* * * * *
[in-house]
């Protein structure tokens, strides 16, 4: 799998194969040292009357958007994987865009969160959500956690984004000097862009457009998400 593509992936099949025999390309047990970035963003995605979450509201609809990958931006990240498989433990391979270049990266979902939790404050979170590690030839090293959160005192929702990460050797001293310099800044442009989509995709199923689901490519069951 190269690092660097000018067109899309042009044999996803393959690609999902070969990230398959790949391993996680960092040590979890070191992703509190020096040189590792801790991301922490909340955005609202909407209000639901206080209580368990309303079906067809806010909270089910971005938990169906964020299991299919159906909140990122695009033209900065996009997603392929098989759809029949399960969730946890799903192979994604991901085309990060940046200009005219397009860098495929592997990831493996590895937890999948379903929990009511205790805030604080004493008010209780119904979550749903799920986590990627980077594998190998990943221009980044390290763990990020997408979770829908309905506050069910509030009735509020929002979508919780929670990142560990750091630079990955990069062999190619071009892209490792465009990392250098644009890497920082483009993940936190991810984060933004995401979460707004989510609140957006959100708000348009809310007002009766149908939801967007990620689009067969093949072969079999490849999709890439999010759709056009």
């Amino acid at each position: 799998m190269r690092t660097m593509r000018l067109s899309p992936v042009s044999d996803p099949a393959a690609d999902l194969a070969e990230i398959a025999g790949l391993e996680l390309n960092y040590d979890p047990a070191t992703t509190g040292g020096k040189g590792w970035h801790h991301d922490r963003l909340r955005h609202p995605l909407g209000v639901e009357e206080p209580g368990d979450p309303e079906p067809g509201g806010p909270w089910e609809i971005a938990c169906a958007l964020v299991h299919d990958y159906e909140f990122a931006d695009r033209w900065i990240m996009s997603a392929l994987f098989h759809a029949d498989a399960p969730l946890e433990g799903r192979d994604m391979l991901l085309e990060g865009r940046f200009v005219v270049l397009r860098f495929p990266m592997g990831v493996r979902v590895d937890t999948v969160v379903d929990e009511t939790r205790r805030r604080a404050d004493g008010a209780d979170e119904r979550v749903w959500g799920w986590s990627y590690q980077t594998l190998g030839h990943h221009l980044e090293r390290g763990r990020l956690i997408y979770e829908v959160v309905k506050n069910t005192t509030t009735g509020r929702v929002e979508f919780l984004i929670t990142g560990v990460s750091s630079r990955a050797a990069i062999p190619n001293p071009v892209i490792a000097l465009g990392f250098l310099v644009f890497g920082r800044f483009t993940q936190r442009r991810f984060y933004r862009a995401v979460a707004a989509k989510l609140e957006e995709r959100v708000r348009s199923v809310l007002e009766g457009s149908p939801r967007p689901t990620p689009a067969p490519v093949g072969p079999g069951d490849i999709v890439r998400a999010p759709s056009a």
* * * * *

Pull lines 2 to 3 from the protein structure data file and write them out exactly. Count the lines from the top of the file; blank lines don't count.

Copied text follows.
């Protein structure tokens, strides 16, 4: 799998194969040292009357958007994987865009969160959500956690984004000097862009457009998400 593509992936099949025999390309047990970035963003995605979450509201609809990958931006990240498989433990391979270049990266979902939790404050979170590690030839090293959160005192929702990460050797001293310099800044442009989509995709199923689901490519069951 190269690092660097000018067109899309042009044999996803393959690609999902070969990230398959790949391993996680960092040590979890070191992703509190020096040189590792801790991301922490909340955005609202909407209000639901206080209580368990309303079906067809806010909270089910971005938990169906964020299991299919159906909140990122695009033209900065996009997603392929098989759809029949399960969730946890799903192979994604991901085309990060940046200009005219397009860098495929592997990831493996590895937890999948379903929990009511205790805030604080004493008010209780119904979550749903799920986590990627980077594998190998990943221009980044390290763990990020997408979770829908309905506050069910509030009735509020929002979508919780929670990142560990750091630079990955990069062999190619071009892209490792465009990392250098644009890497920082483009993940936190991810984060933004995401979460707004989510609140957006959100708000348009809310007002009766149908939801967007990620689009067969093949072969079999490849999709890439999010759709056009």
């Amino acid at each position: 799998m190269r690092t660097m593509r000018l067109s899309p992936v042009s044999d996803p099949a393959a690609d999902l194969a070969e990230i398959a025999g790949l391993e996680l390309n960092y040590d979890p047990a070191t992703t509190g040292g020096k040189g590792w970035h801790h991301d922490r963003l909340r955005h609202p995605l909407g209000v639901e009357e206080p209580g368990d979450p309303e079906p067809g509201g806010p909270w089910e609809i971005a938990c169906a958007l964020v299991h299919d990958y159906e909140f990122a931006d695009r033209w900065i990240m996009s997603a392929l994987f098989h759809a029949d498989a399960p969730l946890e433990g799903r192979d994604m391979l991901l085309e990060g865009r940046f200009v005219v270049l397009r860098f495929p990266m592997g990831v493996r979902v590895d937890t999948v969160v379903d929990e009511t939790r205790r805030r604080a404050d004493g008010a209780d979170e119904r979550v749903w959500g799920w986590s990627y590690q980077t594998l190998g030839h990943h221009l980044e090293r390290g763990r990020l956690i997408y979770e829908v959160v309905k506050n069910t005192t509030t009735g509020r929702v929002e979508f919780l984004i929670t990142g560990v990460s750091s630079r990955a050797a990069i062999p190619n001293p071009v892209i490792a000097l465009g990392f250098l310099v644009f890497g920082r800044f483009t993940q936190r442009r991810f984060y933004r862009a995401v979460a707004a989509k989510l609140e957006e995709r959100v708000r348009s199923v809310l007002e009766g457009s149908p939801r967007p689901t990620p689009a067969p490519v093949g072969p079999g069951d490849i999709v890439r998400a999010p759709s056009a």